Sex is pretty fun, right? It’s exciting, it feels good, and it can help us grow closer.
Of course, when it comes to sex we’re all aware there’s something important we need to factor in: protection. Staying safe is a must, regardless of how caught up in the moment you and your partner are, but how well do you know the ins-and-outs of a fun, safe sexual experience?
To help you figure things out for yourself, here’s our guide to safe sex…
When you think of condoms, it’s probably male condoms that first come to mind - these protect against STIs and pregnancy and are the most commonly used. But did you know about female condoms? Women put these inside their vagina before sex (or their partners put it in for them) and just like the male equivalent they can also create a barrier to prevent STIs and pregnancy.
Tell me more…
Both male and female condoms help you stay safe from STIs, especially if you’re enjoying an encounter but aren’t aware of your partner's sexual health. Men’s condoms come in a bunch of shapes, sizes and thicknesses, so you can explore and find one that works for you.
The pill is a daily tablet taken by women and girls all over the world. It contains hormones that prevent pregnancy in a variety of ways, depending on the type of pill (there are loads of different ones). Other forms of contraception for women are growing in popularity and availability, like the IUD (or coil) and the implant. But the pill is the most common.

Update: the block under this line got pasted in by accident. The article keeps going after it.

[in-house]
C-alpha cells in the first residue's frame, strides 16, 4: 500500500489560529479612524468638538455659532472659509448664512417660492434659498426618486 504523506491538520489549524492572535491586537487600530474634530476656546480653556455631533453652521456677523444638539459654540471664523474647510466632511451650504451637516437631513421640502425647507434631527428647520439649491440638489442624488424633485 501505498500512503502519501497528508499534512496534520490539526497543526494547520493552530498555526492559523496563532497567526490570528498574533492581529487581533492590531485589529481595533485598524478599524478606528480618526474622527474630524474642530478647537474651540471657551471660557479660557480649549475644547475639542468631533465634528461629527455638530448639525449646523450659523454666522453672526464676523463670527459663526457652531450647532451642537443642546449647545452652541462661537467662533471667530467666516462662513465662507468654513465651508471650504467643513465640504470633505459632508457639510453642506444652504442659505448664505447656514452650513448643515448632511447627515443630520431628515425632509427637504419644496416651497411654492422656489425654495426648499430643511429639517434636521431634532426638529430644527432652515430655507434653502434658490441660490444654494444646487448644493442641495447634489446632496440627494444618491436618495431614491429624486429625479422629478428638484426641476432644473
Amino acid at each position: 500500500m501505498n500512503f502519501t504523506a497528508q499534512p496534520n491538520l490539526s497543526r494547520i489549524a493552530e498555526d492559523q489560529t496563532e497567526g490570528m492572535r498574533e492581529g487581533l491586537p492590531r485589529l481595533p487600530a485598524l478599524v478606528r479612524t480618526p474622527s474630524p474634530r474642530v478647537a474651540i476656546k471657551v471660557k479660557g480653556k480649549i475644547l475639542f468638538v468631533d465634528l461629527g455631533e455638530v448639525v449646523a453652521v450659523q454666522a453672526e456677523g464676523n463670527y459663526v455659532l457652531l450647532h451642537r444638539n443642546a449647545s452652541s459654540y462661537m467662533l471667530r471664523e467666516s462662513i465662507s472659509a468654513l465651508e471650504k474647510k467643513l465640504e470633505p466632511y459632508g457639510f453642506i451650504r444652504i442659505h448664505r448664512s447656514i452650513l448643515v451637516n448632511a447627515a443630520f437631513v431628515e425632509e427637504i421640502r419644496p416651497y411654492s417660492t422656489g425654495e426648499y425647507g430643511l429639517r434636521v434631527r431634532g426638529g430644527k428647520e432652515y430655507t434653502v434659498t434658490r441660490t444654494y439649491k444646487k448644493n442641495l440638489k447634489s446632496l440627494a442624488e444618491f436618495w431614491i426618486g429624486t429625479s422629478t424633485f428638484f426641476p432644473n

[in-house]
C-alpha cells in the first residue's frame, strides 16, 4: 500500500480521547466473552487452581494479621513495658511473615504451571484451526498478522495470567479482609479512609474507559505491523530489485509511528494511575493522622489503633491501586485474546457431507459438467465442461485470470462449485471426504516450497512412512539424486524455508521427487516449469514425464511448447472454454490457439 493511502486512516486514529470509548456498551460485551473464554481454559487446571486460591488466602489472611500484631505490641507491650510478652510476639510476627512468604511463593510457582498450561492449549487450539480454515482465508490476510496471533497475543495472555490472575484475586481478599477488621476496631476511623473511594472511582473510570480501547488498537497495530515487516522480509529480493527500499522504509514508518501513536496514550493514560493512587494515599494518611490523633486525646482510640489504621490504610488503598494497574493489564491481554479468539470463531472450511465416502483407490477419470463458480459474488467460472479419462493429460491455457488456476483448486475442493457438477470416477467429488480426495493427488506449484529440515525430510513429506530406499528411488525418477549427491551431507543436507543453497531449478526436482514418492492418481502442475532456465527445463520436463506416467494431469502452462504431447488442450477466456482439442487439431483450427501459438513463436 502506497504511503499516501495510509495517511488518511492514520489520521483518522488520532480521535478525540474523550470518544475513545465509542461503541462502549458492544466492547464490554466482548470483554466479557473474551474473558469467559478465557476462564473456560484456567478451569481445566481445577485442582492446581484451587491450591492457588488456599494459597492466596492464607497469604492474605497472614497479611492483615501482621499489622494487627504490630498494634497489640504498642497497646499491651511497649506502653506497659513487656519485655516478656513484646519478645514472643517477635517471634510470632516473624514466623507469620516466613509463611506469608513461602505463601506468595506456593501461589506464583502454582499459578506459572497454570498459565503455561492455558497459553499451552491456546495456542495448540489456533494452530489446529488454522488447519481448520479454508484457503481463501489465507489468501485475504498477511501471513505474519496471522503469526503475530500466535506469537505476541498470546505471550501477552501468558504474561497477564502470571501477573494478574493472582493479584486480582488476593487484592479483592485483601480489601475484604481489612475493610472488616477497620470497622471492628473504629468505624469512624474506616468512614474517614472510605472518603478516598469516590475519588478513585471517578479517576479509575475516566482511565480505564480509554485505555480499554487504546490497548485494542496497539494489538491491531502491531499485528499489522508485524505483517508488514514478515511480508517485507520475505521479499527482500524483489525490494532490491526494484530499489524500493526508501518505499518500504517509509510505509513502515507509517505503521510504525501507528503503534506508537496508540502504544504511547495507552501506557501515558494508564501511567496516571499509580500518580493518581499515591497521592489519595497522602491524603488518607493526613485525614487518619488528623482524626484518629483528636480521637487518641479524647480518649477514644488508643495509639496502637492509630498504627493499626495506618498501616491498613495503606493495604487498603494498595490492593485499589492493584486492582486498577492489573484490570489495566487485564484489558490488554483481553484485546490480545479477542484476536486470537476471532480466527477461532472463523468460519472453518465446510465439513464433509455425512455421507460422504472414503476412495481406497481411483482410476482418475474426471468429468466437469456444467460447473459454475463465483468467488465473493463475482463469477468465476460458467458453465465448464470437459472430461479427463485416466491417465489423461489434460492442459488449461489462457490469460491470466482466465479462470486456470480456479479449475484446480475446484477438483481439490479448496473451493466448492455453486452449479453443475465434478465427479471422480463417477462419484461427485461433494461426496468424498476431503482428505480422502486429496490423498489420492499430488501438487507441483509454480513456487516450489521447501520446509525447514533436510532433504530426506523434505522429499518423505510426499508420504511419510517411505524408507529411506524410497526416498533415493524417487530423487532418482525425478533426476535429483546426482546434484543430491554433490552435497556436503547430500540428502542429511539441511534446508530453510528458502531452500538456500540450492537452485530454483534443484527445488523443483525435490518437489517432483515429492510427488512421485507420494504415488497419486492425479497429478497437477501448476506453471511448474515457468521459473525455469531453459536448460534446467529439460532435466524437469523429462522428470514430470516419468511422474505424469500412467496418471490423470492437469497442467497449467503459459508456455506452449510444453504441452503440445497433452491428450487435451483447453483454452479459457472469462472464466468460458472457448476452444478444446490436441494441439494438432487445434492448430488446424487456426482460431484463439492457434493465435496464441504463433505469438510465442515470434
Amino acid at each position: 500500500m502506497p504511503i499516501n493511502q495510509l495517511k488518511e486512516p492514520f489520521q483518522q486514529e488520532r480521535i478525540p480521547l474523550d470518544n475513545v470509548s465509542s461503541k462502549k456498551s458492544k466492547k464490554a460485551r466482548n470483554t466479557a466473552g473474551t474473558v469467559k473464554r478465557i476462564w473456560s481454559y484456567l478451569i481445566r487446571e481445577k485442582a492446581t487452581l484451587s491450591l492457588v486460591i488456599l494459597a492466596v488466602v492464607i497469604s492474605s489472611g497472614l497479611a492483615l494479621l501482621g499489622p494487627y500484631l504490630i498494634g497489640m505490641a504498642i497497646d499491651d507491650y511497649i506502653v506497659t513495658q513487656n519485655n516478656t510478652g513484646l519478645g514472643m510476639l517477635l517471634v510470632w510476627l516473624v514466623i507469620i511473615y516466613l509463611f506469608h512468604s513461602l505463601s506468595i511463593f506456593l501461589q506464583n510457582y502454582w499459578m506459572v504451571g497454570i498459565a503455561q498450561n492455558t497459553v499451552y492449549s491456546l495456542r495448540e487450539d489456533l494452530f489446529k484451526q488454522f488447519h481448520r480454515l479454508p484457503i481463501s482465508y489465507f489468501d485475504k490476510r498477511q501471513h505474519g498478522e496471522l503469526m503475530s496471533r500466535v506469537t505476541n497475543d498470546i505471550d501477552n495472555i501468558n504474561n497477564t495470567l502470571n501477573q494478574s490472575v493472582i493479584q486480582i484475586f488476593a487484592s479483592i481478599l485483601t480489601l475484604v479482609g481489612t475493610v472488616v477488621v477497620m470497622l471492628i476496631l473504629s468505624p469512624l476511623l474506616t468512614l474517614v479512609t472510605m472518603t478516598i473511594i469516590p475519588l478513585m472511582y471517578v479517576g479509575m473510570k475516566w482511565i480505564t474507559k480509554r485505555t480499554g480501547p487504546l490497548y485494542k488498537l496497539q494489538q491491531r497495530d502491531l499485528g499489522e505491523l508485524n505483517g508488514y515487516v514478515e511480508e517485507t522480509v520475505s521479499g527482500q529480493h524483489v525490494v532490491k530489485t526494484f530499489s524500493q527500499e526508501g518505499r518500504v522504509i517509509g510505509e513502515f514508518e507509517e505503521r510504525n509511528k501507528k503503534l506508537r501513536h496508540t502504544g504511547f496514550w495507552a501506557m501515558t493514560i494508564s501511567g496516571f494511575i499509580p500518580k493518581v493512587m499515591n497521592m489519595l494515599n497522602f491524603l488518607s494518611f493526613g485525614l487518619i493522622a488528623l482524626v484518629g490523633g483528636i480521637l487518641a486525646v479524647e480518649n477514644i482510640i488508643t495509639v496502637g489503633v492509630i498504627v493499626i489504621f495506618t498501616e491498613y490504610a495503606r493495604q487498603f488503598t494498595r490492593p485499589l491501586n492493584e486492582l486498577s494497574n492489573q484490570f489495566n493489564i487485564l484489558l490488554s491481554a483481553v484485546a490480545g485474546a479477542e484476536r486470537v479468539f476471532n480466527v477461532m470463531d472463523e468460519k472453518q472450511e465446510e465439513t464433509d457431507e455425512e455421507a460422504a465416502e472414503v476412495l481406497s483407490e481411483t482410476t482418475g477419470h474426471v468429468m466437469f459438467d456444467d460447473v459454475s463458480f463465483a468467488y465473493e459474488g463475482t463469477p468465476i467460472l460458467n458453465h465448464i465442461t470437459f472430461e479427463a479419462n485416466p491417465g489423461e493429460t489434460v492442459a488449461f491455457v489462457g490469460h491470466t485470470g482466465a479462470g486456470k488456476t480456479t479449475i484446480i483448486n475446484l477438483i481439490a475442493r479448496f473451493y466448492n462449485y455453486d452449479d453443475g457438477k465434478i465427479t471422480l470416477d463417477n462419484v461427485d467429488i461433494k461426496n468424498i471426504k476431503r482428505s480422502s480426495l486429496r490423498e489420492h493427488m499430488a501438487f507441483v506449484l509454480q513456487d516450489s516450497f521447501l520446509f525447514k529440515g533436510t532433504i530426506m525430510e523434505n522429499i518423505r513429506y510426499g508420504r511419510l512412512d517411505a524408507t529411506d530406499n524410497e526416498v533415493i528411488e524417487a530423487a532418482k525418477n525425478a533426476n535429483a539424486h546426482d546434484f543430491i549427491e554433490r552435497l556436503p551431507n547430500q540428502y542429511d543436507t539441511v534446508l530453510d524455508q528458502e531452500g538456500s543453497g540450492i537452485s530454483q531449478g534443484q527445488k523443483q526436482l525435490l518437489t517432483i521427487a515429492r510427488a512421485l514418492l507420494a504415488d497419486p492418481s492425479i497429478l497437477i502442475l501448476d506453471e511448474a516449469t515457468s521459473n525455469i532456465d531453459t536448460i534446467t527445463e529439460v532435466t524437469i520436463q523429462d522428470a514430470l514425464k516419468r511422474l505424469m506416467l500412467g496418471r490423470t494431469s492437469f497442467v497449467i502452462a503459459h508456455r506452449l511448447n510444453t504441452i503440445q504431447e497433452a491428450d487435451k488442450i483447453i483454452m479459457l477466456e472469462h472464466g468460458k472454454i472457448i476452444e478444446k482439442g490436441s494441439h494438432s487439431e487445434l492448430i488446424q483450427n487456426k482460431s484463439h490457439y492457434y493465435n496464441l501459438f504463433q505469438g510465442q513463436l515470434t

Don’t forget though…
The pill doesn’t protect against STIs like condoms do, and sometimes it can cause side effects(1) that aren’t so great, including nausea, tenderness, bleeding between periods and mood changes - if you have any uncomfortable symptoms or worries, talk it over with your GP or local sexual health clinic. The pill is currently only available for females, though a male version is being tested. (Want to learn more? Check out: https://www.nhs.uk/conditions/contraception/male-pill/).
Whilst not a form of contraception, consent should be at the centre of any sexual experience. Making sure you and your partner are on the same page, are both explicitly excited about doing it and feel comfortable… hot!
Bear in mind…
Drinking and drugs can affect consent – if you or your partner(s) are drunk or high then you might not have the capacity to consent. It’s always better to wait until everyone’s in the right state of mind. Always make sure you have consent from the person you’re with before sex, and likewise never do anything you don’t feel comfortable with. There’s nothing more attractive than a resounding ‘yes!’ from the person you’re with.
If you want to learn more about your contraception options, talk it over with your GP or local sexual health clinic to determine what would be the best fit for your body and your life.